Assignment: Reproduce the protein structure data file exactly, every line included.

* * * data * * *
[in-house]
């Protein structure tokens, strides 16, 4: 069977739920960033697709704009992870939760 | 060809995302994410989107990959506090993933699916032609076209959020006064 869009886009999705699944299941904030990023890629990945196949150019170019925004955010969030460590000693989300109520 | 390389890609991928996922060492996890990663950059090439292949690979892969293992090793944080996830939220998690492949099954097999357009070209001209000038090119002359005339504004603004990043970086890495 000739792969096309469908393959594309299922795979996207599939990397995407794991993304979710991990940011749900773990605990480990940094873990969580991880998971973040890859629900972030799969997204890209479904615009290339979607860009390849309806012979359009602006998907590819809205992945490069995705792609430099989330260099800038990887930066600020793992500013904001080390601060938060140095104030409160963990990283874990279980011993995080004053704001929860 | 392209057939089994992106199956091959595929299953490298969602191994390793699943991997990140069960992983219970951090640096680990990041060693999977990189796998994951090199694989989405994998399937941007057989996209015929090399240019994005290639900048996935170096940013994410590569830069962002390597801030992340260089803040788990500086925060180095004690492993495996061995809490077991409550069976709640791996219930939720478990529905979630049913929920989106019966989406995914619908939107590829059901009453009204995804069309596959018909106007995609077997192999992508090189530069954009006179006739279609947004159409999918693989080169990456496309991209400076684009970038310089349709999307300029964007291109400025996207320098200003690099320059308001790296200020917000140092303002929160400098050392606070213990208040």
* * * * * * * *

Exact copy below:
[in-house]
């Protein structure tokens, strides 16, 4: 069977739920960033697709704009992870939760 | 060809995302994410989107990959506090993933699916032609076209959020006064 869009886009999705699944299941904030990023890629990945196949150019170019925004955010969030460590000693989300109520 | 390389890609991928996922060492996890990663950059090439292949690979892969293992090793944080996830939220998690492949099954097999357009070209001209000038090119002359005339504004603004990043970086890495 000739792969096309469908393959594309299922795979996207599939990397995407794991993304979710991990940011749900773990605990480990940094873990969580991880998971973040890859629900972030799969997204890209479904615009290339979607860009390849309806012979359009602006998907590819809205992945490069995705792609430099989330260099800038990887930066600020793992500013904001080390601060938060140095104030409160963990990283874990279980011993995080004053704001929860 | 392209057939089994992106199956091959595929299953490298969602191994390793699943991997990140069960992983219970951090640096680990990041060693999977990189796998994951090199694989989405994998399937941007057989996209015929090399240019994005290639900048996935170096940013994410590569830069962002390597801030992340260089803040788990500086925060180095004690492993495996061995809490077991409550069976709640791996219930939720478990529905979630049913929920989106019966989406995914619908939107590829059901009453009204995804069309596959018909106007995609077997192999992508090189530069954009006179006739279609947004159409999918693989080169990456496309991209400076684009970038310089349709999307300029964007291109400025996207320098200003690099320059308001790296200020917000140092303002929160400098050392606070213990208040």